Students exposed to aboriginal culture

Tyler
Tyler Clarke
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Published on May 30, 2014

Scenes from Friday’s community powwow at St. John Community School, during which various Catholic schools banded together to offer students a cultural afternoon. 

Published on May 30, 2014

Scenes from Friday’s community powwow at St. John Community School, during which various Catholic schools banded together to offer students a cultural afternoon. 

Published on May 30, 2014

Scenes from Friday’s community powwow at St. John Community School, during which various Catholic schools banded together to offer students a cultural afternoon. 

Published on May 30, 2014

Scenes from Friday’s community powwow at St. John Community School, during which various Catholic schools banded together to offer students a cultural afternoon. 

Published on May 30, 2014

Scenes from Friday’s community powwow at St. John Community School, during which various Catholic schools banded together to offer students a cultural afternoon. 

Published on May 30, 2014

Scenes from Friday’s community powwow at St. John Community School, during which various Catholic schools banded together to offer students a cultural afternoon. 

Published on May 30, 2014

Scenes from Friday’s community powwow at St. John Community School, during which various Catholic schools banded together to offer students a cultural afternoon. 

Published on May 30, 2014

Scenes from Friday’s community powwow at St. John Community School, during which various Catholic schools banded together to offer students a cultural afternoon. 

Published on May 30, 2014

Scenes from Friday’s community powwow at St. John Community School, during which various Catholic schools banded together to offer students a cultural afternoon. 

Published on May 30, 2014

Scenes from Friday’s community powwow at St. John Community School, during which various Catholic schools banded together to offer students a cultural afternoon. 

Published on May 30, 2014

Scenes from Friday’s community powwow at St. John Community School, during which various Catholic schools banded together to offer students a cultural afternoon. 

Published on May 30, 2014

Scenes from Friday’s community powwow at St. John Community School, during which various Catholic schools banded together to offer students a cultural afternoon. 

Published on May 30, 2014

Scenes from Friday’s community powwow at St. John Community School, during which various Catholic schools banded together to offer students a cultural afternoon. 

Published on May 30, 2014

Scenes from Friday’s community powwow at St. John Community School, during which various Catholic schools banded together to offer students a cultural afternoon.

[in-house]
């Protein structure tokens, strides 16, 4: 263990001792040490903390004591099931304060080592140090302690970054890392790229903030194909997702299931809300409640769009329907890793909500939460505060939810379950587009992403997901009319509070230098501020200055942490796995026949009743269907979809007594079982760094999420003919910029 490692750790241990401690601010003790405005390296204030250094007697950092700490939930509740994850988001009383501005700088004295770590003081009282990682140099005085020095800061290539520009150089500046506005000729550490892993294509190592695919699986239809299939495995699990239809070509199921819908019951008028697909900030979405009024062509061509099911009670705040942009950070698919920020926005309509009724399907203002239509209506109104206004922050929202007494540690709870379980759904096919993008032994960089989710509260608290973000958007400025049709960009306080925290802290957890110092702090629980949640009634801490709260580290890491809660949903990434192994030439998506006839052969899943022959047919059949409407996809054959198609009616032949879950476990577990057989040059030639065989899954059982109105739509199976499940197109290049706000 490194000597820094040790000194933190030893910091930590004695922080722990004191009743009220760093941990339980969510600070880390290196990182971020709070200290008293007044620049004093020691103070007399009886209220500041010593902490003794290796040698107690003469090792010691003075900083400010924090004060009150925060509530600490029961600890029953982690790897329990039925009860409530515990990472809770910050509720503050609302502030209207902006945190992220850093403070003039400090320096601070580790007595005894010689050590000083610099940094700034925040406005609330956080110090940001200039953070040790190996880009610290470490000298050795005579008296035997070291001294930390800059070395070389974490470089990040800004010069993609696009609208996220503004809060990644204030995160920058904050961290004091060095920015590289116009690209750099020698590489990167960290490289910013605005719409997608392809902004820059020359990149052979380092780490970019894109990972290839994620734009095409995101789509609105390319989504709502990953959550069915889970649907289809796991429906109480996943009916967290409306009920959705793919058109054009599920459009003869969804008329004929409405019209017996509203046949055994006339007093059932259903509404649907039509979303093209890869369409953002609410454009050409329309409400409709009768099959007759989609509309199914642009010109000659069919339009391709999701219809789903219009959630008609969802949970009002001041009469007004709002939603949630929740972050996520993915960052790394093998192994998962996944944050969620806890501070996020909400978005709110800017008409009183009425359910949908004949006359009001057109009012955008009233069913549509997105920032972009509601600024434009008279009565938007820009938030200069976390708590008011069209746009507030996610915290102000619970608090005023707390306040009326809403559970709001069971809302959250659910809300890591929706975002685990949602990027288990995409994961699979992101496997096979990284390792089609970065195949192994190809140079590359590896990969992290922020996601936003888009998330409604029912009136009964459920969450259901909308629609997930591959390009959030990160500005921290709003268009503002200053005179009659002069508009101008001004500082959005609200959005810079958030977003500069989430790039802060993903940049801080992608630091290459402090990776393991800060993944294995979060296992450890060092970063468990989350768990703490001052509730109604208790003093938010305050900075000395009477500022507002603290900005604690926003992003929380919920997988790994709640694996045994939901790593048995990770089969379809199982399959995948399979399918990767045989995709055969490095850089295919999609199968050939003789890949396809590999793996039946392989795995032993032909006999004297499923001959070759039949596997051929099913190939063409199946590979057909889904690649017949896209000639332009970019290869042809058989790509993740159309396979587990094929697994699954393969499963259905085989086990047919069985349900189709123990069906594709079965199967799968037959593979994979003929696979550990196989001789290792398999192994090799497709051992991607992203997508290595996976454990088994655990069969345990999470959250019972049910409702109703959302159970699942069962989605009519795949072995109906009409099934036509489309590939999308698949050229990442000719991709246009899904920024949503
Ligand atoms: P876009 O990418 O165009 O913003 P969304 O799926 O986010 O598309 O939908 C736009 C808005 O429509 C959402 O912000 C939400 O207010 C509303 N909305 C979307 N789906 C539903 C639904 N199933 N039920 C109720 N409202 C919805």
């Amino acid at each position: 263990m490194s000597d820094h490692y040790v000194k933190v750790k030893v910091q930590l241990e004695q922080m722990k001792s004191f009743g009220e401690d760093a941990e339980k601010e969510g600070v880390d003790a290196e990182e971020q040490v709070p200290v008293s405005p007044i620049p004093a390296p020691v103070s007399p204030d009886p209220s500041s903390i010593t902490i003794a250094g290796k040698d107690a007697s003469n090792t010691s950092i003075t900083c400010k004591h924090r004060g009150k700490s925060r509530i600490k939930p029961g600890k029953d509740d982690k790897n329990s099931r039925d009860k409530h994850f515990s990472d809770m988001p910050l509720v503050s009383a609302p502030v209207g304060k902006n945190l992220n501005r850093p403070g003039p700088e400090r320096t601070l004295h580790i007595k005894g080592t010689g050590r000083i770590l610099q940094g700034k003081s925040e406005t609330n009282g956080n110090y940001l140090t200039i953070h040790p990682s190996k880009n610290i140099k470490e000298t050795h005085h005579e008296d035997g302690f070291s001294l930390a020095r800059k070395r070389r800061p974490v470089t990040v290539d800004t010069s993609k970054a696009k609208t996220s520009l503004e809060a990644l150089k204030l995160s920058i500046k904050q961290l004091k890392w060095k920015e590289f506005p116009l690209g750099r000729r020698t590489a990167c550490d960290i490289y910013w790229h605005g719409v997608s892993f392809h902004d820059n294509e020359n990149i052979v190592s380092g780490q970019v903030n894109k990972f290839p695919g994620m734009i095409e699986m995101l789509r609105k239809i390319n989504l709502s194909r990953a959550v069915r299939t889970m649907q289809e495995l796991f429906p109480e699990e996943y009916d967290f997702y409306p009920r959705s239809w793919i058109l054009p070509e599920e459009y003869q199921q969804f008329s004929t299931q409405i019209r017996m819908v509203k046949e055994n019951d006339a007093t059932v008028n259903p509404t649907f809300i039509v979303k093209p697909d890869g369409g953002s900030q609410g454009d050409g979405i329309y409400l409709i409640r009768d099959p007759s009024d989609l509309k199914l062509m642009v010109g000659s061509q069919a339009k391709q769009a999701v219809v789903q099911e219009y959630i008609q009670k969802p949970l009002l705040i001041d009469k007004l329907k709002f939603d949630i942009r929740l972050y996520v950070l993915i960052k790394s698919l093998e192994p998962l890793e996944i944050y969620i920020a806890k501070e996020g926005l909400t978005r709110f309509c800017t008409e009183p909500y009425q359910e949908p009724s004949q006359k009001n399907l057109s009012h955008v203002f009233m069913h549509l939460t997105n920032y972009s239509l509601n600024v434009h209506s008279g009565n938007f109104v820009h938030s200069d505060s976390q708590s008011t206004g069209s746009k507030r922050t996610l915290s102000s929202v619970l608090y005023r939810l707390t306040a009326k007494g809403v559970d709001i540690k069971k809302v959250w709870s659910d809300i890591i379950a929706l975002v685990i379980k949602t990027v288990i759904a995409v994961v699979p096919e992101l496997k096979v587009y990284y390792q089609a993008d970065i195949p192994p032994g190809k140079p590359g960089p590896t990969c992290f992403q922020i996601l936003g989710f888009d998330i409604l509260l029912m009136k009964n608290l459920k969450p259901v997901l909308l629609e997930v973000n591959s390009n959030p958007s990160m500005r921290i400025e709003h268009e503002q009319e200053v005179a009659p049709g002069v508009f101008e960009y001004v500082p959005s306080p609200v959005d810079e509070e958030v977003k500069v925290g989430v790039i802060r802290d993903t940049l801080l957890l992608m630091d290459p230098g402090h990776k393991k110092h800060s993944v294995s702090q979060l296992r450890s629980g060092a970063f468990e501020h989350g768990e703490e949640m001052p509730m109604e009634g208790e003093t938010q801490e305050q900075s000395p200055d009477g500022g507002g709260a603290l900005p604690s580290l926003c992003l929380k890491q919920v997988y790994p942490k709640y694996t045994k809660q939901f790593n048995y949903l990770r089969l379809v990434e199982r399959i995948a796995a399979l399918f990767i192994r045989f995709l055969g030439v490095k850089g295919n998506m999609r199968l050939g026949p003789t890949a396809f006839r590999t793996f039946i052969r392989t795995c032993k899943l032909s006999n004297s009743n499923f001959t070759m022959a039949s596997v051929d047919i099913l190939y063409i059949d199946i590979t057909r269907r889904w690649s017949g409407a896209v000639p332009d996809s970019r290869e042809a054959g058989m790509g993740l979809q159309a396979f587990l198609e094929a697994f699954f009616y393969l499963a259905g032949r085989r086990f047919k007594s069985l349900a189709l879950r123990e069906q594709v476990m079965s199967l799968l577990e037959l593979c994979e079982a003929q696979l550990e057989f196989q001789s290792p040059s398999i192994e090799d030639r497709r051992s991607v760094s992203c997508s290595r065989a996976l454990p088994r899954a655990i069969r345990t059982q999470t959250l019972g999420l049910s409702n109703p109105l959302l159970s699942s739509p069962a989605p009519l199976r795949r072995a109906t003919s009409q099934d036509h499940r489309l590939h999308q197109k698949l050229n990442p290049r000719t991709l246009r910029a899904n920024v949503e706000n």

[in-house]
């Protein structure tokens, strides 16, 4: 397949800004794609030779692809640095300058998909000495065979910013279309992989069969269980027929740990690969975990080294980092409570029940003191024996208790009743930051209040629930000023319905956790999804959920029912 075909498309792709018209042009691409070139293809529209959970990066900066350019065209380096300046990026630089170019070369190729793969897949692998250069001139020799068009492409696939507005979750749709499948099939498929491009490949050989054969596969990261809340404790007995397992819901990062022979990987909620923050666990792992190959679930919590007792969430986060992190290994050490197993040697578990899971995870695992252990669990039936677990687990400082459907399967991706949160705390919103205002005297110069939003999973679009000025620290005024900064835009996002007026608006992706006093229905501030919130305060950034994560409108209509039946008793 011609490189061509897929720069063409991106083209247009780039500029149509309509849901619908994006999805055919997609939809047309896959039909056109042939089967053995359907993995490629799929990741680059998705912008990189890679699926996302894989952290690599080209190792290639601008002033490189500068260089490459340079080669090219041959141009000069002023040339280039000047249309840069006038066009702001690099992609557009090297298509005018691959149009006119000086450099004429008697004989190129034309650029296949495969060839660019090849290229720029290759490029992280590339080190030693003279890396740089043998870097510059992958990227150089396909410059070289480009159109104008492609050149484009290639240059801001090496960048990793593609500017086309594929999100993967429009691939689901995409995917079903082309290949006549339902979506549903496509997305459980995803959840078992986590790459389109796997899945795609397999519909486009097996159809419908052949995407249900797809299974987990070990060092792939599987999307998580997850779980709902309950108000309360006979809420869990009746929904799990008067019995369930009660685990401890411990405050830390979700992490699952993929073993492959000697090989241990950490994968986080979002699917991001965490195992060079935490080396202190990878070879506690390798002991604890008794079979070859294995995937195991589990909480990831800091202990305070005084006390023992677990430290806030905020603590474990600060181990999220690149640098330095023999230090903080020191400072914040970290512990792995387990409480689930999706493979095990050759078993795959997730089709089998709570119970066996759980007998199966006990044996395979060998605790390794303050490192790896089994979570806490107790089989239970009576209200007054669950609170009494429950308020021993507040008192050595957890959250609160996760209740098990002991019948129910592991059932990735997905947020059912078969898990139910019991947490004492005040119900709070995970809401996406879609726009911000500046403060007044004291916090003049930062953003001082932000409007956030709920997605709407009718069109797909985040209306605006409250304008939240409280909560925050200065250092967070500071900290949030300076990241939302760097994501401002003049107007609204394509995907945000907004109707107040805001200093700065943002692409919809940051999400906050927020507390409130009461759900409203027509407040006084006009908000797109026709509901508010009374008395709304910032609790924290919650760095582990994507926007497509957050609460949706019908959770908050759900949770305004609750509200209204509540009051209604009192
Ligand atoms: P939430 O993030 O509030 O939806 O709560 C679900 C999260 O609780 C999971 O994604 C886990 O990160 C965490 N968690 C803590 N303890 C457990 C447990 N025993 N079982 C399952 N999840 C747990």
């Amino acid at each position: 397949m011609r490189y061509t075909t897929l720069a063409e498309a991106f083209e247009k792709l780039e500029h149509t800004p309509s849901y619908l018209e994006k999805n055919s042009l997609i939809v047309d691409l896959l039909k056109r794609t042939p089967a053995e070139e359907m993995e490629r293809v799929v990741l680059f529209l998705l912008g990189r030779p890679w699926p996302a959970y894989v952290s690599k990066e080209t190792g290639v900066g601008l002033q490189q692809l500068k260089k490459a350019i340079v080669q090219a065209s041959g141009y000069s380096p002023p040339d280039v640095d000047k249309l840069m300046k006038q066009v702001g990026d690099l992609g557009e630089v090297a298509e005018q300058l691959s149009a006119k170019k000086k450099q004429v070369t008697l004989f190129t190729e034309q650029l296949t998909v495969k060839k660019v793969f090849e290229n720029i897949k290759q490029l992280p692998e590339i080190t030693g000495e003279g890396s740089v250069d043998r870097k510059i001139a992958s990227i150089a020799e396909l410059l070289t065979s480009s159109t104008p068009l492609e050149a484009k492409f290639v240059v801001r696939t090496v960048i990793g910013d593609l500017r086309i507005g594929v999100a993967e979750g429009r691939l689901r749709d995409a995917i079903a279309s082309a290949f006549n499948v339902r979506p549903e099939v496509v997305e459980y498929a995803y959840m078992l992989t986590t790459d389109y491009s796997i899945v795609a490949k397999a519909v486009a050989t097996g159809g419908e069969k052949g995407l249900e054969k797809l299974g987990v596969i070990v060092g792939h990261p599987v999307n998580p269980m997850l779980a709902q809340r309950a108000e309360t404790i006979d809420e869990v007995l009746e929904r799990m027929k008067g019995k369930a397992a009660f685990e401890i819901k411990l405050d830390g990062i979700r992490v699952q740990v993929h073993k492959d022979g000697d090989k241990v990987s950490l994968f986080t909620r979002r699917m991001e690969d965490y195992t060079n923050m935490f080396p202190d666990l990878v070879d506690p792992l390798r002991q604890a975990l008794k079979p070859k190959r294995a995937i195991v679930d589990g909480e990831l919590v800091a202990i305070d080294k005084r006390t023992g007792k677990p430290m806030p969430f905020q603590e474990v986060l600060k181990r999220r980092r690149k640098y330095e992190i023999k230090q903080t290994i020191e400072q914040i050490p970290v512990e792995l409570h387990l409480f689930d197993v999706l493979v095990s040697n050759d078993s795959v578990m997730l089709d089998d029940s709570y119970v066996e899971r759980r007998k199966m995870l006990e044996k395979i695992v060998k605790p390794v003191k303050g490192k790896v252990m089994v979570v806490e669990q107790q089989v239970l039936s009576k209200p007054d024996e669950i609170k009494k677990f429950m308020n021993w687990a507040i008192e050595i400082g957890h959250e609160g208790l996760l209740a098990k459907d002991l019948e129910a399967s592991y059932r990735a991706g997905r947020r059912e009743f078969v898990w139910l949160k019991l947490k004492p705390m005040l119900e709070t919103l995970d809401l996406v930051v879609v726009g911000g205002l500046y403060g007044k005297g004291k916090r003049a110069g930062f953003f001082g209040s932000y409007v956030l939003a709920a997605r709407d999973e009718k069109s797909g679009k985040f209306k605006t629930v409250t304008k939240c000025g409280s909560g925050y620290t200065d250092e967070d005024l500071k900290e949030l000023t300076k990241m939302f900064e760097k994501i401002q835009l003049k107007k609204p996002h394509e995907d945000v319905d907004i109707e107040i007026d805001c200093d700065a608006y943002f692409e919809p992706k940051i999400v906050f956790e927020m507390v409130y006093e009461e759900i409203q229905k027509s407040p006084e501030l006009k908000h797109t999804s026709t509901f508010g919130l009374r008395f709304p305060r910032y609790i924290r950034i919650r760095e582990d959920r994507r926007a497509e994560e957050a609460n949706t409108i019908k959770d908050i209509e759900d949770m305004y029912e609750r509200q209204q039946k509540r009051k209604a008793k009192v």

Published on May 30, 2014

Scenes from Friday’s community powwow at St. John Community School, during which various Catholic schools banded together to offer students a cultural afternoon. 

Published on May 30, 2014

Scenes from Friday’s community powwow at St. John Community School, during which various Catholic schools banded together to offer students a cultural afternoon. 

Boasting a First Nations and Métis student population of more than 75 per cent, St. John Community School was the ideal location for a powwow on Friday.

 

Brightly coloured in traditional regalia, adult dancers joined students in a round dance to the beat of various bands’ drums for the bulk of the afternoon.

With students gathered in a large circle, elder Wilma Felix told youngsters that there’s more than meets the eye to powwows.

Prior to students’ arrival, the day kicked off with a pipe ceremony in a nearby tipi, she explained, noting that “prayers went to all of the students and I feel very good about this day.”

“It’s a beautiful day and I’m so honoured to be part of this group,” she said.

Young dancers from various schools throughout the city joined a handful of dignitaries in starting the powwow with a grand entrance, led by veteran Emile Highway with the eagle’s staff and burning sweet grass.

Highway recently returned home from a spiritual journey through Europe in honour of fallen aboriginal soldiers.

The 20-year Cold War-era veteran, who served from 1962 - 82, told students about his trip -- an emotional one highlighted by a visit to the Groesbeek Canadian War Cemetery in the Netherlands.

Kids now can actually see it -- They can experience it instead of just seeing it out of a textbook and reading it out of a textbook and being shown it on a SmartBoard. Jayne Boulet

“I’ve always made it a personal goal of mine to remind people to say thank you to the ones who served in the armed forces -- everyone, not only our native brothers but our white brothers, too,” he told the students.

Friday’s community powwow is the second annual event hosted by the Prince Albert Catholic School Division, with last year’s held at W.F.A. Turgeon Catholic Community School.

“It’s important for us to hold it because First Nations and Métis is a big part of our curriculum,” Turgeon school co-ordinator Jayne Boulet said.

“Kids now can actually see it -- They can experience it instead of just seeing it out of a textbook and reading it out of a textbook and being shown it on a SmartBoard.”

Organizations: Prince Albert Catholic School Division, W.F.A. Turgeon Catholic Community School, First Nations Turgeon school

Geographic location: Europe, Netherlands

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